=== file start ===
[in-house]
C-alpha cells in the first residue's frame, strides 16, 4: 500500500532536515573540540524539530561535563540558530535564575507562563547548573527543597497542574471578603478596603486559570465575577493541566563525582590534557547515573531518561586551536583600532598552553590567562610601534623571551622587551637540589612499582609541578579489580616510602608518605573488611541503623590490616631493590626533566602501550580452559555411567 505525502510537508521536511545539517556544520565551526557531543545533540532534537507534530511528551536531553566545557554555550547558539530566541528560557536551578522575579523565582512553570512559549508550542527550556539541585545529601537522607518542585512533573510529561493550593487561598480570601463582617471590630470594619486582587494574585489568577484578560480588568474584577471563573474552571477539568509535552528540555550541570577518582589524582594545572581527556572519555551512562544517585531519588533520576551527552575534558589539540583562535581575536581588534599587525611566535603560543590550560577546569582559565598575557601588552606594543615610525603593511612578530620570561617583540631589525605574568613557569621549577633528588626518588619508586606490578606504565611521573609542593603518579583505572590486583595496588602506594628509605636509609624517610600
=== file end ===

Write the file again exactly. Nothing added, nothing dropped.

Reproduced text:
[in-house]
C-alpha cells in the first residue's frame, strides 16, 4: 500500500532536515573540540524539530561535563540558530535564575507562563547548573527543597497542574471578603478596603486559570465575577493541566563525582590534557547515573531518561586551536583600532598552553590567562610601534623571551622587551637540589612499582609541578579489580616510602608518605573488611541503623590490616631493590626533566602501550580452559555411567 505525502510537508521536511545539517556544520565551526557531543545533540532534537507534530511528551536531553566545557554555550547558539530566541528560557536551578522575579523565582512553570512559549508550542527550556539541585545529601537522607518542585512533573510529561493550593487561598480570601463582617471590630470594619486582587494574585489568577484578560480588568474584577471563573474552571477539568509535552528540555550541570577518582589524582594545572581527556572519555551512562544517585531519588533520576551527552575534558589539540583562535581575536581588534599587525611566535603560543590550560577546569582559565598575557601588552606594543615610525603593511612578530620570561617583540631589525605574568613557569621549577633528588626518588619508586606490578606504565611521573609542593603518579583505572590486583595496588602506594628509605636509609624517610600